Winter is here. We’ve already had a preview with a cold front that swept South Africa last week, and we know the challenge of waking up on those cold, dark days. But why is it so hard?
Temperature affects the behaviour of nearly all living creatures, but there is still much to be learned about the link between sensory neurons and neurons controlling the sleep-wake cycle.
“This helps explains why — for both flies and humans — it is so hard to wake up in the morning in winter,” says Marco Gallio, associate professor of neurobiology in the Weinberg College of Arts and Sciences. “By studying behaviors in a fruit fly, we can better understand how and why temperature is so critical to regulating sleep.”
The study, led by Gallio and conducted in Drosophila melanogaster, was published on May 21 in the journal Current Biology. The paper is titled “A circuit encoding absolute cold temperature in Drosophila.”
The paper describes for the first time “absolute cold” receptors residing in the fly antenna, which respond to temperature only below the fly’s “comfort zone” of approximately 77 degrees Fahrenheit. Having identified those neurons, the researchers followed them all the way to their targets within the brain. They found the main recipients of this information are a small group of brain neurons that are part of a larger network that controls rhythms of activity and sleep. When the cold circuit they discovered is active, the target cells, which normally are activated by morning light, are shut down.
Drosophila is a classic model system for circadian biology, the area in which researchers study the mechanisms controlling our 24-hour cycle of rest and activity. The focus of much current work is on how changes in external cues such as light and temperature impact rhythms of activity and sleep and how the cues reach the specific brain circuits that control these responses.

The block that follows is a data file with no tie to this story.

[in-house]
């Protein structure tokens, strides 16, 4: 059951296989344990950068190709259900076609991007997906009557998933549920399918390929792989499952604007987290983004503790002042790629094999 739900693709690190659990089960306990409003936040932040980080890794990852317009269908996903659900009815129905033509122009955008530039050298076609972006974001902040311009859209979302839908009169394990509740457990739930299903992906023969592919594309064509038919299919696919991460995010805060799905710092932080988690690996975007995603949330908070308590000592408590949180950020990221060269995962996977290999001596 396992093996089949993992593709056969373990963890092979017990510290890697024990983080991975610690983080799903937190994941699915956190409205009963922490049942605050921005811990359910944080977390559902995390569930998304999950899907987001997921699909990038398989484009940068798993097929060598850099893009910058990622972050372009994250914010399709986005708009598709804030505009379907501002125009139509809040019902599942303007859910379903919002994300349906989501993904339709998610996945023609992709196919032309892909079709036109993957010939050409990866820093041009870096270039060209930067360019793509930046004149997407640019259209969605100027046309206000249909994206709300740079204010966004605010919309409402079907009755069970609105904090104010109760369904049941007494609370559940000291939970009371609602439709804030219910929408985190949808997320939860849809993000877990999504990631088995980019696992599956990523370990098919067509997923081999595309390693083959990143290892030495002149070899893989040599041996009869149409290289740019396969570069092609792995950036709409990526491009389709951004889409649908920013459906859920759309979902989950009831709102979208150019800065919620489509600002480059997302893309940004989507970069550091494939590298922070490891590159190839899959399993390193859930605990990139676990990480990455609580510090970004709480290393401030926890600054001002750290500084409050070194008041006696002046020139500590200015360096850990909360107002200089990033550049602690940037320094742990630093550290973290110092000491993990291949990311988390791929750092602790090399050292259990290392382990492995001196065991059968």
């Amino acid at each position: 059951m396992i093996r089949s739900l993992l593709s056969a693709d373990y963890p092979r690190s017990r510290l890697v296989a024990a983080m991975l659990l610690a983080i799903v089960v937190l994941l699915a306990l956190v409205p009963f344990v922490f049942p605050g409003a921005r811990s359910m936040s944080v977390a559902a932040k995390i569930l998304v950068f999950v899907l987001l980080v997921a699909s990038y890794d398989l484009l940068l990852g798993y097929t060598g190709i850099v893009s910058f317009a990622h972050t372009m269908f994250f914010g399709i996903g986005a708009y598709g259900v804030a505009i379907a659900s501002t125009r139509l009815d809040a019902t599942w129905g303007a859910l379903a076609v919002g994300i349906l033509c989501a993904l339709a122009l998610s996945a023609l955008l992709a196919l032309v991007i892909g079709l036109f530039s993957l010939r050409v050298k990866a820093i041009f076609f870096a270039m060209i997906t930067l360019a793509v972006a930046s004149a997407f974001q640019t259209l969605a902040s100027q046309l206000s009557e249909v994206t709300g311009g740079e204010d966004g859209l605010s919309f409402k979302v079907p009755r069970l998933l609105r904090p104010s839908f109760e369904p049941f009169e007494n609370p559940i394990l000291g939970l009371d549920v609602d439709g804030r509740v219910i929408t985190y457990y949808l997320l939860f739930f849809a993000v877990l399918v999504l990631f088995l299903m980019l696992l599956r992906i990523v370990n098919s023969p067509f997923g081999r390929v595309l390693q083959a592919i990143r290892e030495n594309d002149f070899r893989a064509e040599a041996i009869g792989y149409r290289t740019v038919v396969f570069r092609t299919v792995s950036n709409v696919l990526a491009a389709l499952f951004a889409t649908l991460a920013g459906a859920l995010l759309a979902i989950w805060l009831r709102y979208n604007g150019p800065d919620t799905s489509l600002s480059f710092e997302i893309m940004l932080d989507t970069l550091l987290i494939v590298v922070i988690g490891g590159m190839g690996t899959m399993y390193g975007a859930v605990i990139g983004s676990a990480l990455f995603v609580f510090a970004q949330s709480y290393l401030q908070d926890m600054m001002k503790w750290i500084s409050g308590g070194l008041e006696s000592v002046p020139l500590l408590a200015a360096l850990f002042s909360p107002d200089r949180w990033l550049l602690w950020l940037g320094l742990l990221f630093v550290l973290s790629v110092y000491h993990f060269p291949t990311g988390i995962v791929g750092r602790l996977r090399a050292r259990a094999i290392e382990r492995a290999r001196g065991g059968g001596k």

While detection of environmental temperature is critical for small “cold-blooded” fruit flies, humans are still creatures of comfort and are continually seeking ideal temperatures. Part of the reason humans seek optimal temperatures is that core and brain temperatures are intimately tied to the induction and maintenance of sleep. Seasonal changes in daylight and temperature are also tied to changes in sleep.
“Temperature sensing is one of the most fundamental sensory modalities,” says Gallio, whose group is one of only a few in the world that is systematically studying temperature sensing in fruit flies. “The principles we are finding in the fly brain — the logic and organization — may be the same all the way to humans. Whether fly or human, the sensory systems have to solve the same problems, so they often do it in the same ways.”
Gallio is the corresponding author of the paper. Michael H. Alpert, a postdoctoral fellow in Gallio’s lab, and Dominic D. Frank, a former Ph.D. student in Gallio’s lab, are the paper’s co-first authors.
“The ramifications of impaired sleep are numerous — fatigue, reduced concentration, poor learning and alteration of a myriad of health parameters — yet we still do not fully understand how sleep is produced and regulated within the brain and how changes in external conditions may impact sleep drive and quality,” Alpert says.
The study, a collaborative effort many years in the making, was performed in the Gallio lab by a range of scientists at different stages of their careers, ranging from undergraduate students to the principal investigator.
“It is crucial to study the brain in action,” Frank says. “Our findings demonstrate the importance of functional studies for understanding how the brain governs behavior.”
Overall, the study heavily relied on the ability to study both the activity of neurons and the role of these neurons on behavior. To do this, the researchers developed new tools and used a combination of functional and anatomical studies, neurogenetic and behavioral monitoring approaches to conduct these experiments in both wild type and transgenic flies.